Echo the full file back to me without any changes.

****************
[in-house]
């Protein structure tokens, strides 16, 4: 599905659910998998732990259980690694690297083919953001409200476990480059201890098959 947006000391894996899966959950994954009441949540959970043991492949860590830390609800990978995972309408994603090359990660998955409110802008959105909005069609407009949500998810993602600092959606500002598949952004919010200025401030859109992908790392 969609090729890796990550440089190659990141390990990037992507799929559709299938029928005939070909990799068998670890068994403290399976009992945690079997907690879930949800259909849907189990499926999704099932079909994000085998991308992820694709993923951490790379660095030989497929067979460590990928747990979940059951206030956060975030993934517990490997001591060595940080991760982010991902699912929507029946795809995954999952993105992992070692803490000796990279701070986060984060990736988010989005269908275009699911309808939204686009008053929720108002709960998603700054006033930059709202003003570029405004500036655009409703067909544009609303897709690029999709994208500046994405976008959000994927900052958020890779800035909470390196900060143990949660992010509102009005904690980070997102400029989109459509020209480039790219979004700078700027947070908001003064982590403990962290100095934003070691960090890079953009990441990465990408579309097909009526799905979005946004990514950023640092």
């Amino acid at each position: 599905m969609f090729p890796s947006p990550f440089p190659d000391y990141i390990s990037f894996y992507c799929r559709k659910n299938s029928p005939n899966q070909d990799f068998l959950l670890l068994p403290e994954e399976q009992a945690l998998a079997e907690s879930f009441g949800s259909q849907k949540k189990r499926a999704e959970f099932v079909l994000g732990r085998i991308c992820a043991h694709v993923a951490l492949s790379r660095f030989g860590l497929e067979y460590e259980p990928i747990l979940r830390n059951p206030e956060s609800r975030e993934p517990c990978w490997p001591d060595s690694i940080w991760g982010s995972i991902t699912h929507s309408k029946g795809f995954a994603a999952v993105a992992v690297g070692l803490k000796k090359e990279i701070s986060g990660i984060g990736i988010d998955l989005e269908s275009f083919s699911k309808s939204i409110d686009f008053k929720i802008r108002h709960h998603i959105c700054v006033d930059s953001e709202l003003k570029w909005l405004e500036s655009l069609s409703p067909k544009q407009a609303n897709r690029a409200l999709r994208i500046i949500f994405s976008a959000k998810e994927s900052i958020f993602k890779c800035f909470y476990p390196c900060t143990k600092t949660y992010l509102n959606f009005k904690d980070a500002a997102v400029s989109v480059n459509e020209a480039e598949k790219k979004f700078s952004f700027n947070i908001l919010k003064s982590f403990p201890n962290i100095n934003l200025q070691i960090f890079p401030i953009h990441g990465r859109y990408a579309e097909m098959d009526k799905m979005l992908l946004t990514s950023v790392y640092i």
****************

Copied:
[in-house]
């Protein structure tokens, strides 16, 4: 599905659910998998732990259980690694690297083919953001409200476990480059201890098959 947006000391894996899966959950994954009441949540959970043991492949860590830390609800990978995972309408994603090359990660998955409110802008959105909005069609407009949500998810993602600092959606500002598949952004919010200025401030859109992908790392 969609090729890796990550440089190659990141390990990037992507799929559709299938029928005939070909990799068998670890068994403290399976009992945690079997907690879930949800259909849907189990499926999704099932079909994000085998991308992820694709993923951490790379660095030989497929067979460590990928747990979940059951206030956060975030993934517990490997001591060595940080991760982010991902699912929507029946795809995954999952993105992992070692803490000796990279701070986060984060990736988010989005269908275009699911309808939204686009008053929720108002709960998603700054006033930059709202003003570029405004500036655009409703067909544009609303897709690029999709994208500046994405976008959000994927900052958020890779800035909470390196900060143990949660992010509102009005904690980070997102400029989109459509020209480039790219979004700078700027947070908001003064982590403990962290100095934003070691960090890079953009990441990465990408579309097909009526799905979005946004990514950023640092």
């Amino acid at each position: 599905m969609f090729p890796s947006p990550f440089p190659d000391y990141i390990s990037f894996y992507c799929r559709k659910n299938s029928p005939n899966q070909d990799f068998l959950l670890l068994p403290e994954e399976q009992a945690l998998a079997e907690s879930f009441g949800s259909q849907k949540k189990r499926a999704e959970f099932v079909l994000g732990r085998i991308c992820a043991h694709v993923a951490l492949s790379r660095f030989g860590l497929e067979y460590e259980p990928i747990l979940r830390n059951p206030e956060s609800r975030e993934p517990c990978w490997p001591d060595s690694i940080w991760g982010s995972i991902t699912h929507s309408k029946g795809f995954a994603a999952v993105a992992v690297g070692l803490k000796k090359e990279i701070s986060g990660i984060g990736i988010d998955l989005e269908s275009f083919s699911k309808s939204i409110d686009f008053k929720i802008r108002h709960h998603i959105c700054v006033d930059s953001e709202l003003k570029w909005l405004e500036s655009l069609s409703p067909k544009q407009a609303n897709r690029a409200l999709r994208i500046i949500f994405s976008a959000k998810e994927s900052i958020f993602k890779c800035f909470y476990p390196c900060t143990k600092t949660y992010l509102n959606f009005k904690d980070a500002a997102v400029s989109v480059n459509e020209a480039e598949k790219k979004f700078s952004f700027n947070i908001l919010k003064s982590f403990p201890n962290i100095n934003l200025q070691i960090f890079p401030i953009h990441g990465r859109y990408a579309e097909m098959d009526k799905m979005l992908l946004t990514s950023v790392y640092i």